As the world celebrates International Women’s Day, the focus inevitably drives to the question of women empowerment**. The United Nations theme "DigitALL: Innovation and technology for gender equality" reflects the fact that today more than ever, the world has gone digital, and seeks to explore the impact of the digital gender gap on inequality for women and girls.
According to UN estimates, women's lack of access to the online world will cause a $1.5 trillion loss to the gross domestic product of low and middle-income countries by 2025 if action is not taken.
Beyond digital, a McKinsey study shows that Africa stands to lose an estimated $316 billion in GDP by 2025, if African women do not have access to finance. Financial inclusion is therefore high on the agenda of African countries and many are setting concrete targets for women's financial inclusion.
AFAWA (Affirmative Finance Action for Women in Africa) is one of the many initiatives to bridge the financing gap facing women in Africa.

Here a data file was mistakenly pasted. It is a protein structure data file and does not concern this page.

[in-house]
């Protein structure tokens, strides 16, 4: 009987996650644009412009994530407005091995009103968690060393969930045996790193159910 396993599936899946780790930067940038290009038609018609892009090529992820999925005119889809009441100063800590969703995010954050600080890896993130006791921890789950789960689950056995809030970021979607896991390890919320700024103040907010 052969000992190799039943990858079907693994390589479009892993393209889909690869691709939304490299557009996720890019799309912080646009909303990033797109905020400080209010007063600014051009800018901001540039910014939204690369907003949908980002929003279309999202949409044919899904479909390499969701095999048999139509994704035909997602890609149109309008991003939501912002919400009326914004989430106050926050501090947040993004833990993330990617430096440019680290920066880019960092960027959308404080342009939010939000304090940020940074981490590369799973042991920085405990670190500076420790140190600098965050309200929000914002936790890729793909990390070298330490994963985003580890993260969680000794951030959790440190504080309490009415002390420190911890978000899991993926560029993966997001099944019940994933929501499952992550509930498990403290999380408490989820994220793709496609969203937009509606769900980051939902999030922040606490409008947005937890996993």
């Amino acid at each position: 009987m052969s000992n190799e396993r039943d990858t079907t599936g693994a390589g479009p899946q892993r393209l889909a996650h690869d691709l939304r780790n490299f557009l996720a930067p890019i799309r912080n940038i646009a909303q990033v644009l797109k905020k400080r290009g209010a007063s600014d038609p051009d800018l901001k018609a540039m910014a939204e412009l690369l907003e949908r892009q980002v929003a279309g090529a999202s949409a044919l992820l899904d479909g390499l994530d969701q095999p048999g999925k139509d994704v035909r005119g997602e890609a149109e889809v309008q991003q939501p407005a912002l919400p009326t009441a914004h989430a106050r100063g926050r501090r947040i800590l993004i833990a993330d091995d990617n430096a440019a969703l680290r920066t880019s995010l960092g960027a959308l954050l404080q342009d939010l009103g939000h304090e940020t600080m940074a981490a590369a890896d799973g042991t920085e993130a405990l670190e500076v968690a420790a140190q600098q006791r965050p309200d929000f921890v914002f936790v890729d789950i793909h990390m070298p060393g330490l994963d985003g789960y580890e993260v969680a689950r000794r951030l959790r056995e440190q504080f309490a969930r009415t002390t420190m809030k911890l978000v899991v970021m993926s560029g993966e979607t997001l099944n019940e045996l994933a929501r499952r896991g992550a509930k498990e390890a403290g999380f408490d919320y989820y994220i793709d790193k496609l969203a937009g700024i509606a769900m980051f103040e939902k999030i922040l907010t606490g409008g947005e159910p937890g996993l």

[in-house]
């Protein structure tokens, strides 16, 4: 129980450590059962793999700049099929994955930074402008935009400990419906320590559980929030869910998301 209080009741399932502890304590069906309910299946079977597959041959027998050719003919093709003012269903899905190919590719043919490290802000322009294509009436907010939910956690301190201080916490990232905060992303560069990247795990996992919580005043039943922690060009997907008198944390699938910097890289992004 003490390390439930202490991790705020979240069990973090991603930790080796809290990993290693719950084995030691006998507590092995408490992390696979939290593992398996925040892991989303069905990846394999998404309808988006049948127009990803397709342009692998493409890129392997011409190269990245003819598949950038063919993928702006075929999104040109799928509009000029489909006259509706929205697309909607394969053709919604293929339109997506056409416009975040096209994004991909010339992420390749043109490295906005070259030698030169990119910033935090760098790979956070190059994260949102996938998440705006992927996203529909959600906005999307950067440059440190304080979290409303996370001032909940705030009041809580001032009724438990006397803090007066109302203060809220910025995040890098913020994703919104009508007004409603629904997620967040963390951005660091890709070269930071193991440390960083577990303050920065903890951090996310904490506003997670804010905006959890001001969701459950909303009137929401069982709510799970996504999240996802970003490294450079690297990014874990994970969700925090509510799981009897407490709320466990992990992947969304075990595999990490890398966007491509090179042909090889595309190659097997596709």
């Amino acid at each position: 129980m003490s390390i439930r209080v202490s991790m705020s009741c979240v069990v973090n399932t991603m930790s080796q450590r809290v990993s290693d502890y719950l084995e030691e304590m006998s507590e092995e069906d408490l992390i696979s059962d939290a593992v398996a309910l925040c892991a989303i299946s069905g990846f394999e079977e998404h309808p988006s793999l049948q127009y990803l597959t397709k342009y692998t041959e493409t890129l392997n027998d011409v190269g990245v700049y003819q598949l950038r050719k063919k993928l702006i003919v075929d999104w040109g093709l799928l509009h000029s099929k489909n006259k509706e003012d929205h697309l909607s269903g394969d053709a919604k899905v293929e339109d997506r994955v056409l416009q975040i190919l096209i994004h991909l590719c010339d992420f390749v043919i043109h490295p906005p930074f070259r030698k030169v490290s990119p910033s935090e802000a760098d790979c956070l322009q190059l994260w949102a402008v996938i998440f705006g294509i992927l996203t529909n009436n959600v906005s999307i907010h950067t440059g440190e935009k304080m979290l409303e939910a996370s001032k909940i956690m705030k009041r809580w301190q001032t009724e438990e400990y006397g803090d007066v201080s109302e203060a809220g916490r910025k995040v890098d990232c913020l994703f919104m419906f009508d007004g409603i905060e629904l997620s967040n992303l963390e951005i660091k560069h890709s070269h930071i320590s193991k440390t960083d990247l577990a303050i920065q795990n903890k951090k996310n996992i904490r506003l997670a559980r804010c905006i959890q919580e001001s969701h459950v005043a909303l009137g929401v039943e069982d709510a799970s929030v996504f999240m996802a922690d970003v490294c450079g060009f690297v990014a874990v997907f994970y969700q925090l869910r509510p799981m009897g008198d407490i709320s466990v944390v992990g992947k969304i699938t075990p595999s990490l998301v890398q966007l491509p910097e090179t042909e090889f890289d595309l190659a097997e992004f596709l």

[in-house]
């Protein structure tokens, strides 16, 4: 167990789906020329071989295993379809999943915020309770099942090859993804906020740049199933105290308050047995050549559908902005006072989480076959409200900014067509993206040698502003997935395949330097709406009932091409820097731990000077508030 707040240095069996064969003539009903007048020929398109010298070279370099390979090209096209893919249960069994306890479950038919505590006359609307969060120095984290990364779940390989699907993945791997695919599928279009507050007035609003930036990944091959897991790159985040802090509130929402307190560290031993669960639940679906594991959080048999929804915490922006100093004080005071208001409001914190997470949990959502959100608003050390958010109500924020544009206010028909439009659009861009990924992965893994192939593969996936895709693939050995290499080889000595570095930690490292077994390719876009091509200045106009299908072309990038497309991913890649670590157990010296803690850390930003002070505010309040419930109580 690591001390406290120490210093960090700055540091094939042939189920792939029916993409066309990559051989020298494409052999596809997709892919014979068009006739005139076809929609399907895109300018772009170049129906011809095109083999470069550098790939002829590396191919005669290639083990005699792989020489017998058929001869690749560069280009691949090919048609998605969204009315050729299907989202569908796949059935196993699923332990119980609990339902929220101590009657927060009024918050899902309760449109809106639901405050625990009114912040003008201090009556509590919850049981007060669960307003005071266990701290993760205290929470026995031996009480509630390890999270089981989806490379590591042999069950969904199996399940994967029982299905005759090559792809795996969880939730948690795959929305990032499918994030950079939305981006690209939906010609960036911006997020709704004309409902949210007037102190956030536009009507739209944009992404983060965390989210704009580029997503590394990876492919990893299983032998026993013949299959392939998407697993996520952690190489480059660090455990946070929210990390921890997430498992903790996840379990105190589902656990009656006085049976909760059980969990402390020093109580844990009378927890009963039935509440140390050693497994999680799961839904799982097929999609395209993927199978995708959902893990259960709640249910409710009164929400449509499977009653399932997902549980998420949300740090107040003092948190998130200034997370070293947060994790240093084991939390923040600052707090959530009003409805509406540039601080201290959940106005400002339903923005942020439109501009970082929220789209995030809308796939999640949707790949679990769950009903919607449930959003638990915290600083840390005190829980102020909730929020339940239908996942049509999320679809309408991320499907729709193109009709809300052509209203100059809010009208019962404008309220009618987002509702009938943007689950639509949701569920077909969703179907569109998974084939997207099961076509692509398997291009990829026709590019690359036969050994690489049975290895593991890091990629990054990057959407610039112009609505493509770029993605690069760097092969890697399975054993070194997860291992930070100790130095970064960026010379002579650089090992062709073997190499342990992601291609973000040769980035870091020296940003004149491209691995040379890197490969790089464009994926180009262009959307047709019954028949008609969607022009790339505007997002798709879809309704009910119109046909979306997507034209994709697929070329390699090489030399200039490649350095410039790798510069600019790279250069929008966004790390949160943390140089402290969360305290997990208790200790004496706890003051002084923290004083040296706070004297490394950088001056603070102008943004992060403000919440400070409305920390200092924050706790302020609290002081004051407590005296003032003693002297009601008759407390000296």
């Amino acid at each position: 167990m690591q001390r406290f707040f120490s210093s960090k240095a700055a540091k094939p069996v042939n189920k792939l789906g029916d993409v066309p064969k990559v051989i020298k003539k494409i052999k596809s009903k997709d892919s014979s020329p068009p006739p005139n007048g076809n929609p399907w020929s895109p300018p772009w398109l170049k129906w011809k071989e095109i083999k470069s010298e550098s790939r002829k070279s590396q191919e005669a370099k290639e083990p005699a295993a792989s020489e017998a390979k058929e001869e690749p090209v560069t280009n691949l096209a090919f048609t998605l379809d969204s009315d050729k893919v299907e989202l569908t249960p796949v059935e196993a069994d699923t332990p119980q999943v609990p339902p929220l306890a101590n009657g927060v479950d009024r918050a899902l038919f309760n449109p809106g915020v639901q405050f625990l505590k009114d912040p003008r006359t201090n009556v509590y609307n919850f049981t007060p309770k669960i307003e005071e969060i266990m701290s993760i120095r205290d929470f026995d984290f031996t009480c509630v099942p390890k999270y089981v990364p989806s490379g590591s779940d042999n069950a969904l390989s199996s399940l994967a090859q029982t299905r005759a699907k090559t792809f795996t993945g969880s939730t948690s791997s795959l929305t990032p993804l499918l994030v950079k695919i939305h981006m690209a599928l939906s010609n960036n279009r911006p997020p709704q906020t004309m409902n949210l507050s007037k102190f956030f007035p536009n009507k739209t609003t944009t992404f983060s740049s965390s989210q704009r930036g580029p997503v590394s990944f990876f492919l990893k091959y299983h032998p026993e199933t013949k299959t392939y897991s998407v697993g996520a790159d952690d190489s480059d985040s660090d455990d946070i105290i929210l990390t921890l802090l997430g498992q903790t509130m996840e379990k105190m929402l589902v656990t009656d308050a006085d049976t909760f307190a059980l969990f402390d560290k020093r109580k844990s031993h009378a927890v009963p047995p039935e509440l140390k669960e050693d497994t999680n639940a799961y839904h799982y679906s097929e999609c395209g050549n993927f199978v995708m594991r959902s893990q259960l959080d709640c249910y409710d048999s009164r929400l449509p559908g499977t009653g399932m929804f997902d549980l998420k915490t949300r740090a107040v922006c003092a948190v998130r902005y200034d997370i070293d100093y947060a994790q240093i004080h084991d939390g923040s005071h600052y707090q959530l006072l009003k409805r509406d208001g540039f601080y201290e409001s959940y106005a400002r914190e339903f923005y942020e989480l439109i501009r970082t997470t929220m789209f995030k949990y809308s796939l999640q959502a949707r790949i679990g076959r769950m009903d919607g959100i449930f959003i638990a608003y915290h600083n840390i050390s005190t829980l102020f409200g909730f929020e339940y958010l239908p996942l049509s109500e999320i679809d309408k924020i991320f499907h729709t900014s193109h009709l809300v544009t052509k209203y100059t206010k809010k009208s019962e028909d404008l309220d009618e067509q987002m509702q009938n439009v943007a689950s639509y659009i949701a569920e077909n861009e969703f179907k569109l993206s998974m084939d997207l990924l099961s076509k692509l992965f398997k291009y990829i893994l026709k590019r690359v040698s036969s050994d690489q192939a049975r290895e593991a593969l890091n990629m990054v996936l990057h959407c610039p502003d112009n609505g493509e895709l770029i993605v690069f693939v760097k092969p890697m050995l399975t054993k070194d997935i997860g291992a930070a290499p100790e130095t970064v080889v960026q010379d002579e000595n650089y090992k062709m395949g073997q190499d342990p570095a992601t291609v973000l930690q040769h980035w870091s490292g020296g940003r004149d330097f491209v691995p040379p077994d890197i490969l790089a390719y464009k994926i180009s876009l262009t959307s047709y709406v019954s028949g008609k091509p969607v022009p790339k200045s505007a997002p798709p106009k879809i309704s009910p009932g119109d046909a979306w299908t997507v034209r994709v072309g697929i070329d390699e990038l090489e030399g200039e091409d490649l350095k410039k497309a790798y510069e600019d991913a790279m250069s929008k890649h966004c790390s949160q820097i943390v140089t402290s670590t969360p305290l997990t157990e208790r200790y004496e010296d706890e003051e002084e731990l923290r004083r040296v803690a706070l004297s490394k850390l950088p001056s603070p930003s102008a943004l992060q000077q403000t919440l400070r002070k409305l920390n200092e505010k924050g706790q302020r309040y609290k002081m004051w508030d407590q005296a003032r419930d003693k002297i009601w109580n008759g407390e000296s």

Afawa, in collaboration with The “BuyFromWomen” e-commerce platform, allows women farmers and members of women-led agricultural cooperatives in Cote d’Ivoire better access to local markets. Therefore, a better sale of their agricultural production at advantageous prices compared to other markets.
The manager of AFAWA from the African Development Bank was our guest on this episode of Business Africa. Esther Dassanou shared insights on the innovative approach AFAWA is taking to support the ecosystem of women entrepreneurship; including upskilling, them to be a better fit in the digital space.
Changing perspective on carbon credits
For two days, more than twenty countries representing the world's major forest basins, members of the scientific community, local populations, and numerous business leaders met in Libreville, the Gabonese capital, to work towards the same goal: the preservation of tropical forests, including the Congo Basin.
France, Gabon, and other participants delivered their conclusions and outlined their projects in the Libreville Plan.
Commodity trade earnings reach $115 bn
Luck is what happens when preparation meets opportunity. Well, commodity traders hit a great deal of luck when the trade industry raked in a record profit of more than $115 billion last year as a result of fluctuating energy prices following the Russia-Ukraine conflict.